Lord McKenzie of Luton: My Lords, I beg to move that the House do not insist on its Amendment No. 28, in respect of which the Commons have insisted on their disagreement, and do agree with the Commons in their Amendments Nos. 28C and 28D in lieu.

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This is the one remaining issue on the Bill. On Tuesday, we had a full debate on the amendment of the noble Lord, Lord Fowler, as we did at Third Reading, so I shall be fairly brief today.

The other place has given full consideration to the reason for insisting on Amendment No. 28, which was:

and has given cross-party support to the amendment proposed in its place. It will be seen that the Government have taken note of the strength of feeling that was shown in this House on Tuesday and that they are happy to compromise on the timing of the review. We therefore propose that this should take place before the end of 2014 at the latest—three years earlier than our original proposal and three years later than proposed by the noble Lord, Lord Fowler. By 2014, it is expected that the majority of the provisions of the Act will be in operation.

We have never taken the position that we would not review the operation of the legislation once it had been enacted. In our response to the Work and Pensions Select Committee’s fourth report, we said that we would undertake a post-implementation review once the reforms had had a chance to bed in. We do not consider it necessary to place such an obligation on the statute book but, as I said before, we are happy to give the additional assurance that a statutory requirement will provide.

I understand that this compromise has the support of the other Front Benches and the noble Lord, Lord Fowler, and I thank him for that.

Moved, That the House do not insist on its Amendment No. 28, in respect of which the Commons have insisted on their disagreement, and do agree with the Commons in their Amendments Nos. 28C and 28D in lieu.—(Lord McKenzie of Luton.)

Lord Fowler: My Lords, I have my Tellers in place—I should just like to keep the government Whips alive on this. Of course, the Minister is entirely right that we have reached agreement. I thank him very much for the Government’s movement on this issue—from saying that it was unnecessary to the position that we have today. We have taken an important step forward. It is one of the first post-legislative clauses of this kind that I can remember, ensuring that there will be a review of an Act after it has been in operation. Certainly, I can remember nothing like it in previous pensions legislation. Obviously, we hope that when the second Pensions Bill comes to this House we will have a similar clause, because it is a valuable precedent. More than that, it is in the interests of the public as consumers and taxpayers to ensure that mistakes and errors in the implementation of legislation are picked up as early as possible. It is also in the interests of Ministers.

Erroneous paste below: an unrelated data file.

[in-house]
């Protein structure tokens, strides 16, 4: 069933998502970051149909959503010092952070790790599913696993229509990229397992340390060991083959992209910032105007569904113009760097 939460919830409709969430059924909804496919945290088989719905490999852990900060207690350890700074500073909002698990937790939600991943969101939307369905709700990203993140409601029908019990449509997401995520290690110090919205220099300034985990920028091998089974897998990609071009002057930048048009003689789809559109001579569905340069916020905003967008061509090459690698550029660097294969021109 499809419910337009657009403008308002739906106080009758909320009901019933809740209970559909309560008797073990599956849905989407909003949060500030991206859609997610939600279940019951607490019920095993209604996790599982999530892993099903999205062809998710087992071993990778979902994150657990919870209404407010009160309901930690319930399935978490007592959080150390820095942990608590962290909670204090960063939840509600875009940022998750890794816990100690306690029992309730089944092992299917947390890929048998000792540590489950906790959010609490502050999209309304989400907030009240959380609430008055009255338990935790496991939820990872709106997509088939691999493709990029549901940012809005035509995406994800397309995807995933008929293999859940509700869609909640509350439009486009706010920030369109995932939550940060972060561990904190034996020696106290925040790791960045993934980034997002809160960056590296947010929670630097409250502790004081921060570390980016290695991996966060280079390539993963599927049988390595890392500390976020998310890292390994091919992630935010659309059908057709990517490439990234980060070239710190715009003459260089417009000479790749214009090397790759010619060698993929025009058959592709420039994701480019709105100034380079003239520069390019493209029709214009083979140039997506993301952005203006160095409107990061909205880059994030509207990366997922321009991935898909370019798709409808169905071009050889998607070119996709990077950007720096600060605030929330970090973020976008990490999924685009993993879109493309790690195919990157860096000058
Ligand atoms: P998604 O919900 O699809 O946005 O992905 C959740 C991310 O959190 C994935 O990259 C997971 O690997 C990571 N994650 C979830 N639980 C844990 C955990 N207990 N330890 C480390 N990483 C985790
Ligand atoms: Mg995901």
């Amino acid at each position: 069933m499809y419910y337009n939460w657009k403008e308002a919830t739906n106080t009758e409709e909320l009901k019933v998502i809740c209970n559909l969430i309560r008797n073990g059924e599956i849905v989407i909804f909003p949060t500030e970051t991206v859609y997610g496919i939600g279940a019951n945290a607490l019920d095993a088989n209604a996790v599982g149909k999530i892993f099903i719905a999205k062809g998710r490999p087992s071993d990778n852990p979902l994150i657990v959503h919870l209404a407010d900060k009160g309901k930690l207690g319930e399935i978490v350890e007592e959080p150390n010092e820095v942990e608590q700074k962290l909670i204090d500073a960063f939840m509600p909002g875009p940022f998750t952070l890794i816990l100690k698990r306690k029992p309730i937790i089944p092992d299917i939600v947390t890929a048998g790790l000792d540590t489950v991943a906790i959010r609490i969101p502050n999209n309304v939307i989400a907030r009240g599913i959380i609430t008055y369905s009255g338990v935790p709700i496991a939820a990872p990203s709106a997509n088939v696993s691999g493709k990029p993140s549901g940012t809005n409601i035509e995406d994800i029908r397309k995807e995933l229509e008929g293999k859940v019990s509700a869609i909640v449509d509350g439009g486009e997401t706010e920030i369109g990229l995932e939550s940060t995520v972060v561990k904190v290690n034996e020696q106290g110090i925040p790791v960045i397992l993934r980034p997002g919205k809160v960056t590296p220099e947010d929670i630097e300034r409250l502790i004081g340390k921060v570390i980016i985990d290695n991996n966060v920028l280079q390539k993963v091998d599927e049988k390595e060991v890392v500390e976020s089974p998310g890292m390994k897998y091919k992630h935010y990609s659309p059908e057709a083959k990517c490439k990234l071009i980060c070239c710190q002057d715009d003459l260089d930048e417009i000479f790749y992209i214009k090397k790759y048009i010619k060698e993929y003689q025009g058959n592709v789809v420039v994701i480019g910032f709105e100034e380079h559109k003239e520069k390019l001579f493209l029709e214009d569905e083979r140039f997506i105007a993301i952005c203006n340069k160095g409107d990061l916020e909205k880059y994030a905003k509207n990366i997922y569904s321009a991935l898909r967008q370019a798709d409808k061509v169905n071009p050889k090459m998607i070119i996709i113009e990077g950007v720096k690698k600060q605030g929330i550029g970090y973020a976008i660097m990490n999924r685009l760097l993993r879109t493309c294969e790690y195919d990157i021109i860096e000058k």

The Secretary of State must now prepare a report on the operation of the Act before the end of 2014. That is substantially better than the Government’s first offer of 2017, and although 2014 may seem a

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long way ahead, the Minister made a fair point in the previous debate when he said that some of the most important provisions do not come into operation before 2012, so 2014 is a fair compromise.

I thank all those who supported me in this amendment, particularly those who voted in the first Division, which was narrowly carried by 141 to 138. I thank my noble friend Lord Norton for his consistent support, the noble Lord, Lord Oakeshott—not the noble Lord, Lord Ashcroft—who spoke on my behalf, and my Tellers. I also thank Nigel Waterson in the other place for his excellent speech—at least we ensured that this was debated in the other place, which was one of my aims—and last, but not least, my Front Bench. I am tempted to say that it just shows what can be achieved when we work together, but I shall not. Instead, I thank my noble friends Lord Skelmersdale and Lady Noakes for their help and support and for their vast effort throughout the progress of the Bill.